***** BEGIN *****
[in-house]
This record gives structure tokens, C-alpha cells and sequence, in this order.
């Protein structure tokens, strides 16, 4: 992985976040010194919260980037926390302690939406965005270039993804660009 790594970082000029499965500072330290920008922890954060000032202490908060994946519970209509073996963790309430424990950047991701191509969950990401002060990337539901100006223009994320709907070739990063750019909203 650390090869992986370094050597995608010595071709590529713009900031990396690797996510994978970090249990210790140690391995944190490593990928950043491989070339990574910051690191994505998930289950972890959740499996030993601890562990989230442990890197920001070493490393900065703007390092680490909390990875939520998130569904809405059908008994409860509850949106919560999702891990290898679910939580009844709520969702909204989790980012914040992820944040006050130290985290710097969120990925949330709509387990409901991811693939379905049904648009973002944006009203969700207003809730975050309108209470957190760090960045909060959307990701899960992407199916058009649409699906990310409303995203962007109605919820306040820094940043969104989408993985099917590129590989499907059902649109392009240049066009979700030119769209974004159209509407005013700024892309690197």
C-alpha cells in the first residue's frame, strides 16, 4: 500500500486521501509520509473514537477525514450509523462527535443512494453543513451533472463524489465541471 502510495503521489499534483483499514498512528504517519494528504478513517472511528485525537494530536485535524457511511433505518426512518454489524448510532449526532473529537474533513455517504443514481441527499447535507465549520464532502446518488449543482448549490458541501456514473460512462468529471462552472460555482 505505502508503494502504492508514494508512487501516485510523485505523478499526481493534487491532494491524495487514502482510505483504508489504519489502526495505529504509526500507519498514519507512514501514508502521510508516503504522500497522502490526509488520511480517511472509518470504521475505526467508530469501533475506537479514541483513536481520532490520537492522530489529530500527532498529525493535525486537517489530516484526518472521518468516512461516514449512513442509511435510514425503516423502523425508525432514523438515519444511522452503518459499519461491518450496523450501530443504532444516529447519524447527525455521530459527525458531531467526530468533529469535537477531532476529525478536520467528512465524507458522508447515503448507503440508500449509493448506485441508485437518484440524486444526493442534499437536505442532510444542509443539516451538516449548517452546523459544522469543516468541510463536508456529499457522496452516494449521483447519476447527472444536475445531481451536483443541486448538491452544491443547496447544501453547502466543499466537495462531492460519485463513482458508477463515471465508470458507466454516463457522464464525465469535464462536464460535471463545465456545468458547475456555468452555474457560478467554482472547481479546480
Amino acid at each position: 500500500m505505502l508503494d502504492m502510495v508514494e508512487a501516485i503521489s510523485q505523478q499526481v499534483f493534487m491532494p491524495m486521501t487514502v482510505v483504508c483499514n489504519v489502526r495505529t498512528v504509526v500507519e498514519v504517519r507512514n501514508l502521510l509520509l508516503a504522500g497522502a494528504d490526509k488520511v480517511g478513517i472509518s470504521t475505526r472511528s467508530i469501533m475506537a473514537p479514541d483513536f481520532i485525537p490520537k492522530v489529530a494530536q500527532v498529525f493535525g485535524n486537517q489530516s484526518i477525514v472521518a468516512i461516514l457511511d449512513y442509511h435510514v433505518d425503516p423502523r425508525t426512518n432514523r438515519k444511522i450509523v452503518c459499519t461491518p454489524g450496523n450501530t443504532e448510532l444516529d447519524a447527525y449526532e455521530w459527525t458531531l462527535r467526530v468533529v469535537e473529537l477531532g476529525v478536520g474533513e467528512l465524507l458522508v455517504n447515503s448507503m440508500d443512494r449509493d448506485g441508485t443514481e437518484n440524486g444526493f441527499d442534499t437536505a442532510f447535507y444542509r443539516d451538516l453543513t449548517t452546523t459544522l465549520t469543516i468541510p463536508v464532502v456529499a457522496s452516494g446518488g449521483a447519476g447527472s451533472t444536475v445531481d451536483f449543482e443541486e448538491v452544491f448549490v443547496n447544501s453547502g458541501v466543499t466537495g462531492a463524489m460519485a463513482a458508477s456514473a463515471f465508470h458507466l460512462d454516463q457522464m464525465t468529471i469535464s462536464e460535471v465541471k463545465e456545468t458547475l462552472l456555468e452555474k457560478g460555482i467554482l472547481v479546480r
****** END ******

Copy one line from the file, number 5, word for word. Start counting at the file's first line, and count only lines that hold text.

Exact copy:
Amino acid at each position: 500500500m505505502l508503494d502504492m502510495v508514494e508512487a501516485i503521489s510523485q505523478q499526481v499534483f493534487m491532494p491524495m486521501t487514502v482510505v483504508c483499514n489504519v489502526r495505529t498512528v504509526v500507519e498514519v504517519r507512514n501514508l502521510l509520509l508516503a504522500g497522502a494528504d490526509k488520511v480517511g478513517i472509518s470504521t475505526r472511528s467508530i469501533m475506537a473514537p479514541d483513536f481520532i485525537p490520537k492522530v489529530a494530536q500527532v498529525f493535525g485535524n486537517q489530516s484526518i477525514v472521518a468516512i461516514l457511511d449512513y442509511h435510514v433505518d425503516p423502523r425508525t426512518n432514523r438515519k444511522i450509523v452503518c459499519t461491518p454489524g450496523n450501530t443504532e448510532l444516529d447519524a447527525y449526532e455521530w459527525t458531531l462527535r467526530v468533529v469535537e473529537l477531532g476529525v478536520g474533513e467528512l465524507l458522508v455517504n447515503s448507503m440508500d443512494r449509493d448506485g441508485t443514481e437518484n440524486g444526493f441527499d442534499t437536505a442532510f447535507y444542509r443539516d451538516l453543513t449548517t452546523t459544522l465549520t469543516i468541510p463536508v464532502v456529499a457522496s452516494g446518488g449521483a447519476g447527472s451533472t444536475v445531481d451536483f449543482e443541486e448538491v452544491f448549490v443547496n447544501s453547502g458541501v466543499t466537495g462531492a463524489m460519485a463513482a458508477s456514473a463515471f465508470h458507466l460512462d454516463q457522464m464525465t468529471i469535464s462536464e460535471v465541471k463545465e456545468t458547475l462552472l456555468e452555474k457560478g460555482i467554482l472547481v479546480r